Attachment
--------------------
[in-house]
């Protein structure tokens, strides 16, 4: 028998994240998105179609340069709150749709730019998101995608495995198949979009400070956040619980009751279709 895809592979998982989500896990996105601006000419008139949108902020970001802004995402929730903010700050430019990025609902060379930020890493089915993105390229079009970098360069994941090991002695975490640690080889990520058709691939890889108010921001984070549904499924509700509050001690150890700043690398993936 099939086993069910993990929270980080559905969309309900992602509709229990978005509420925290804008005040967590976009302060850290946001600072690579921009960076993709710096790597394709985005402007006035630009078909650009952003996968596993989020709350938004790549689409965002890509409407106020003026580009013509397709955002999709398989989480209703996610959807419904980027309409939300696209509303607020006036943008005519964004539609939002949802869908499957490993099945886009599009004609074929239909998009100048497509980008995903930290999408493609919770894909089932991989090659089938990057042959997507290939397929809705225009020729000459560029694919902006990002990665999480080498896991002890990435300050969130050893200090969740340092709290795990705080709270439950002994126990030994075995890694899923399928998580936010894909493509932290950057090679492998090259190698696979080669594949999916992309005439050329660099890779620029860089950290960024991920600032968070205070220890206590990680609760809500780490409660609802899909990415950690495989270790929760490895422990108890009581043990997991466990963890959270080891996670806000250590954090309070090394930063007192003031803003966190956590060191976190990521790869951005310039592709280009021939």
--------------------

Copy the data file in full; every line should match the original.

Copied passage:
[in-house]
């Protein structure tokens, strides 16, 4: 028998994240998105179609340069709150749709730019998101995608495995198949979009400070956040619980009751279709 895809592979998982989500896990996105601006000419008139949108902020970001802004995402929730903010700050430019990025609902060379930020890493089915993105390229079009970098360069994941090991002695975490640690080889990520058709691939890889108010921001984070549904499924509700509050001690150890700043690398993936 099939086993069910993990929270980080559905969309309900992602509709229990978005509420925290804008005040967590976009302060850290946001600072690579921009960076993709710096790597394709985005402007006035630009078909650009952003996968596993989020709350938004790549689409965002890509409407106020003026580009013509397709955002999709398989989480209703996610959807419904980027309409939300696209509303607020006036943008005519964004539609939002949802869908499957490993099945886009599009004609074929239909998009100048497509980008995903930290999408493609919770894909089932991989090659089938990057042959997507290939397929809705225009020729000459560029694919902006990002990665999480080498896991002890990435300050969130050893200090969740340092709290795990705080709270439950002994126990030994075995890694899923399928998580936010894909493509932290950057090679492998090259190698696979080669594949999916992309005439050329660099890779620029860089950290960024991920600032968070205070220890206590990680609760809500780490409660609802899909990415950690495989270790929760490895422990108890009581043990997991466990963890959270080891996670806000250590954090309070090394930063007192003031803003966190956590060191976190990521790869951005310039592709280009021939």